The Power of Three

I met Amy the day after her family moved into our neighborhood. She was stepping out of my front door with a toddler on her hip, two more kids circling her ankles and a smile on her face. She had the "I-just-moved-to-the-beach look" and then the "auughh, yesssss!" relaxed forehead that we all did when we first laid eyes on our front porch views. There's just something about living in a teeny tiny house by the sea that makes all the other stresses in life disappear...well, for awhile.
John and I managed to hold on to our beach-hood enthusiasm for well over two years before life got in the way again. Every so often, we draw back the curtain of obligation and peek out at the sea, and breathe in the salt air, and remember why we pay so much mortgage and have so little closet space. But Amy, Amy had that same look the first day I met her. I was returning home from a run, and Amy had stopped in to introduce herself and take a tour of our years long remodel to get a look at what a Potential House could look like. She had just bought a Potential House a few blocks away. We had recently transformed our Potential House into a Home and Amy intended to do the same to hers very soon. Out with the disco balls, in with the magenta antler chandeliers (well, maybe that's just me).
Having just relocated from Georgia, her three young kids looked to be working off the energy they had saved up since last Easter. Picture Tasmanian Devils in Munchkin suits: Sweet, adorable, and faster than lightning.
I've met up with Amy and her three speedy kids a few times since our first introductions. I soon learned that her husband returned to Georgia for a few months to finish his work commitments. Yeah, alone with Tasmanian Munchkins in a Potential House. Is there enough Valium and Vodka to cope with that?
Every time I see her she's chasing a toddler, mediating a squabble or chasing a toddler. I said they were fast. Amy is the at the height of mothering, her skills are honed, she's on her toes at all times, she's got game. She's the Ninja Warrior of motherhood. I'm exhausted just watching her.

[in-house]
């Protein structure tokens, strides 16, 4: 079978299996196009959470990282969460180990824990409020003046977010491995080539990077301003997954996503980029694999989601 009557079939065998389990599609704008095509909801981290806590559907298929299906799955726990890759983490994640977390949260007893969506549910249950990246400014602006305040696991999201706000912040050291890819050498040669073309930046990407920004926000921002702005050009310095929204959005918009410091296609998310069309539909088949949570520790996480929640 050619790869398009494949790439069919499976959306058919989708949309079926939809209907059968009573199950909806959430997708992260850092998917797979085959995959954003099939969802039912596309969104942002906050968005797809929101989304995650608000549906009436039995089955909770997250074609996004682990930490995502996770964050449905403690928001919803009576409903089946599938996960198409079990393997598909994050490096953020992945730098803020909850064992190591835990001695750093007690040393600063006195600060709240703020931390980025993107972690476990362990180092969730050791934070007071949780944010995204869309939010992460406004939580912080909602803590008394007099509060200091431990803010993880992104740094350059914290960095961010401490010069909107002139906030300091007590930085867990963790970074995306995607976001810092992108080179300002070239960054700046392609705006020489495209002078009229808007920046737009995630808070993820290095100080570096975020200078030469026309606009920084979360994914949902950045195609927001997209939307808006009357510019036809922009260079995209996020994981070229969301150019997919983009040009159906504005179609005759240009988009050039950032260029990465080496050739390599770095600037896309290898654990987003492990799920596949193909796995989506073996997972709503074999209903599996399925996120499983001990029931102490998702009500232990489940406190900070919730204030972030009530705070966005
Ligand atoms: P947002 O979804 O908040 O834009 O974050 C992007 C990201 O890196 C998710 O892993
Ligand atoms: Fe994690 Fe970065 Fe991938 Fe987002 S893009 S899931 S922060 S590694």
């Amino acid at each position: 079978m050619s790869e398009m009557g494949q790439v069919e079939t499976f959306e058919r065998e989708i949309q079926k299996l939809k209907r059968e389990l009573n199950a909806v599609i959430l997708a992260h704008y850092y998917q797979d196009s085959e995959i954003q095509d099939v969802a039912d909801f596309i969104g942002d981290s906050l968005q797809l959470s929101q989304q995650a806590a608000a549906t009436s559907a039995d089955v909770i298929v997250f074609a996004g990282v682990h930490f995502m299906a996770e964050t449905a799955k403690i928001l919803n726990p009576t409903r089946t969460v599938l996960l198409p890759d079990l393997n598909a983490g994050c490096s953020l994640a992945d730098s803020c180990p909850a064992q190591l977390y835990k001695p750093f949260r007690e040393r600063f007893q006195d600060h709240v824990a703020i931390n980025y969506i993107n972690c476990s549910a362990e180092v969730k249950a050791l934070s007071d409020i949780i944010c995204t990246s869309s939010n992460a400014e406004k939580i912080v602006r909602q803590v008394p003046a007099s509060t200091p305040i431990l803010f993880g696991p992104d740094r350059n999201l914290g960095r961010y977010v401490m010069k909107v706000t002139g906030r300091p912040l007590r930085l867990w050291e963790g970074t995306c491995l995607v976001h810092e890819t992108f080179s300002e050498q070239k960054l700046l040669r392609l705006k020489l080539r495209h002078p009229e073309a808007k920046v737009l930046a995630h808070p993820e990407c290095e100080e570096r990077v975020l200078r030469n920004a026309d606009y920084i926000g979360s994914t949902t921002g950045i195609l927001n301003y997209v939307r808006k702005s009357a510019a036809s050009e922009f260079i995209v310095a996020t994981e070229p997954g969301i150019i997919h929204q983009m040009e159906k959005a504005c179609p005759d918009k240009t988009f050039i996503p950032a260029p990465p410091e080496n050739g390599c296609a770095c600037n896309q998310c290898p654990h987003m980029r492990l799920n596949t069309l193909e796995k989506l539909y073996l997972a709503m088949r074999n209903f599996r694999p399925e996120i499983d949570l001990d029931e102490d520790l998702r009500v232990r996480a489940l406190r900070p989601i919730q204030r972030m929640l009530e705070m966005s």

Being in the holiday spirit, I've dreamed up a little list of helps for my new friend and neighbor. Amy, this one's for you (and the distant future of your sanity):
#1. Gymnastics class, twice.
#2. Babysitters
#3. Pedicures
#4. Coffee
#5. Whiskey
#6. Live In Nanny, cuz we'd all trade a husband for one at some point.
#7. More Whiskey
#8. Therapy with Childcare
#9. Chick flicks: The Devil Wears Prada, Sex In The City Movie, Chocolat, Volver
#10. A sense of humor to the Nth power
#11. Locks on your bathroom door
#12. Red wine & bubble baths
#14. The Return of Husband & subsequently your sanity
You have more stamina and less body fat than anyone I know. You win this year's Mother of The Year Award in my book, girl. Go Amy.


Family Reading & Christmas Traditions

Some genius mom (by the name of Carol) came up with a means to her annual Christmas problem: When the word Santa is mentioned, every child turns into wild monkeys and promptly abandons their manners for high pitched screaming, whining and cruel treatment of all siblings and household members. So she created a book called, The Elf on The Shelf to read to her children each year convincing them that this little stuffed plush elf sitting on a shelf in their home was reporting to the Big Man himself each day, deciding whether they were naughty or nice. Brilliant!
Go to http://www.amazon.com/gp/product/B000XR6MBQ?ie=UTF8&s=kitchen if you care about your sanity this holiday season and want a fantastic holiday tradition in your house.
Other books that our family enjoys this time of year.....
Jan Brett has a whole slew of Christmassy themed books which include some of the following:
The Night Before Christmas, The Wild Christmas Reindeer, Christmas Trolls, The Three Snow Bears, The Mitten.

Other Great Christmas Books: The Polar Express. Picture Me Christmas Cutie has a slot for picture of baby. The Snowy Day by Jack Ezra Keats. If You Take A Mouse to The Movies by L. Numeroff.
I'm quite positive I forgot at least a million other fantastic holiday reads for children and would appreciate any additions to this list! Thanks, G


The Bottle Fairy Delivers

It took 3 months of convincing our 3 year old, and a thousand dollar bribe (cough cough), before the bottle fairy finally dropped a giant box full of playhouse parts all over our garage in exchange for every toddler bottle in the house.